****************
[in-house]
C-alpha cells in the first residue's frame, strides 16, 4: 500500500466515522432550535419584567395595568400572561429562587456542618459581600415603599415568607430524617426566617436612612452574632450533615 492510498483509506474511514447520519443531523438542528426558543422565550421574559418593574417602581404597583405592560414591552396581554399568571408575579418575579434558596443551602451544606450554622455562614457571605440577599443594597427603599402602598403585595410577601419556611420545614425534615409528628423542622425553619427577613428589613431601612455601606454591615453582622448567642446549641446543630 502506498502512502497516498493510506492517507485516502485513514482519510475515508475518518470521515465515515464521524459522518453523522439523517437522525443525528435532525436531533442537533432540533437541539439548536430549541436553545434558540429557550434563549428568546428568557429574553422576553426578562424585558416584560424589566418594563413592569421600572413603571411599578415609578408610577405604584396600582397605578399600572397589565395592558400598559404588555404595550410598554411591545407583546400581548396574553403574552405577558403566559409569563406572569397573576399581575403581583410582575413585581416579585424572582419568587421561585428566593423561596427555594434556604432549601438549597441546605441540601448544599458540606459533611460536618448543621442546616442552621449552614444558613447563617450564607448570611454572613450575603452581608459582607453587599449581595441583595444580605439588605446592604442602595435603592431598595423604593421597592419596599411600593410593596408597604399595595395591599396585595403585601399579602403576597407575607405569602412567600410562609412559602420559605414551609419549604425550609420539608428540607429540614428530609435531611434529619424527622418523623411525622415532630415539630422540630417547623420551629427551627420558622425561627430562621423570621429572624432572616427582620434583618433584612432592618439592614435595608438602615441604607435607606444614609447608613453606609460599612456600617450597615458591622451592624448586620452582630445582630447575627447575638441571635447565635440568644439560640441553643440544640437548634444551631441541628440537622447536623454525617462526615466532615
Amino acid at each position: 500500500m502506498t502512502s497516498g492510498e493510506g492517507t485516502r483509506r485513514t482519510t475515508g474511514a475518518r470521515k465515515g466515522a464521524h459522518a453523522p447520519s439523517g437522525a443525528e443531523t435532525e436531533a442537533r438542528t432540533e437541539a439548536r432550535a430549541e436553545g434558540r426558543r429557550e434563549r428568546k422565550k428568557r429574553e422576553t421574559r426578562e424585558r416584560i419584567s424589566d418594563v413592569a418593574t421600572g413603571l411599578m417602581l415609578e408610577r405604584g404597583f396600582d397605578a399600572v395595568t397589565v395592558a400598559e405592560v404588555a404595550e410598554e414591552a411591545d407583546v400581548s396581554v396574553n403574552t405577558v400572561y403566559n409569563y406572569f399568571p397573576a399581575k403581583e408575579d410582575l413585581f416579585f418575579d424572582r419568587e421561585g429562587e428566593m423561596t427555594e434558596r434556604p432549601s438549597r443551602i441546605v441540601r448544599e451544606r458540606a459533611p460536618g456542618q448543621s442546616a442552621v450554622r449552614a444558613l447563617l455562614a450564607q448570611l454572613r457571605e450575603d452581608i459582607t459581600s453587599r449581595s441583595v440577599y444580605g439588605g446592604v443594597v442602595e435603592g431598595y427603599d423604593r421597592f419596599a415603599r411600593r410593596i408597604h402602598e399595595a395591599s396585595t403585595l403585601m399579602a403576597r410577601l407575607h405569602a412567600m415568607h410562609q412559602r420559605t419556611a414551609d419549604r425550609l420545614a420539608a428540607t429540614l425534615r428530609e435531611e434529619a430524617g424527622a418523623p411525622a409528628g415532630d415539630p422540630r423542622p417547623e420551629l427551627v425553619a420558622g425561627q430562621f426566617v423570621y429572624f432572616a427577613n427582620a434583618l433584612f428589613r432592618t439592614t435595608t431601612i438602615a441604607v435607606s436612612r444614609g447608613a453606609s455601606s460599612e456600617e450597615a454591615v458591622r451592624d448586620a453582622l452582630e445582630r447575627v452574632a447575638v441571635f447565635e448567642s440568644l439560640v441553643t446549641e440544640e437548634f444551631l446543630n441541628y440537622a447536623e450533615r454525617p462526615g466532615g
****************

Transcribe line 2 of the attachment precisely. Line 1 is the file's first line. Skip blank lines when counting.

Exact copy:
C-alpha cells in the first residue's frame, strides 16, 4: 500500500466515522432550535419584567395595568400572561429562587456542618459581600415603599415568607430524617426566617436612612452574632450533615 492510498483509506474511514447520519443531523438542528426558543422565550421574559418593574417602581404597583405592560414591552396581554399568571408575579418575579434558596443551602451544606450554622455562614457571605440577599443594597427603599402602598403585595410577601419556611420545614425534615409528628423542622425553619427577613428589613431601612455601606454591615453582622448567642446549641446543630 502506498502512502497516498493510506492517507485516502485513514482519510475515508475518518470521515465515515464521524459522518453523522439523517437522525443525528435532525436531533442537533432540533437541539439548536430549541436553545434558540429557550434563549428568546428568557429574553422576553426578562424585558416584560424589566418594563413592569421600572413603571411599578415609578408610577405604584396600582397605578399600572397589565395592558400598559404588555404595550410598554411591545407583546400581548396574553403574552405577558403566559409569563406572569397573576399581575403581583410582575413585581416579585424572582419568587421561585428566593423561596427555594434556604432549601438549597441546605441540601448544599458540606459533611460536618448543621442546616442552621449552614444558613447563617450564607448570611454572613450575603452581608459582607453587599449581595441583595444580605439588605446592604442602595435603592431598595423604593421597592419596599411600593410593596408597604399595595395591599396585595403585601399579602403576597407575607405569602412567600410562609412559602420559605414551609419549604425550609420539608428540607429540614428530609435531611434529619424527622418523623411525622415532630415539630422540630417547623420551629427551627420558622425561627430562621423570621429572624432572616427582620434583618433584612432592618439592614435595608438602615441604607435607606444614609447608613453606609460599612456600617450597615458591622451592624448586620452582630445582630447575627447575638441571635447565635440568644439560640441553643440544640437548634444551631441541628440537622447536623454525617462526615466532615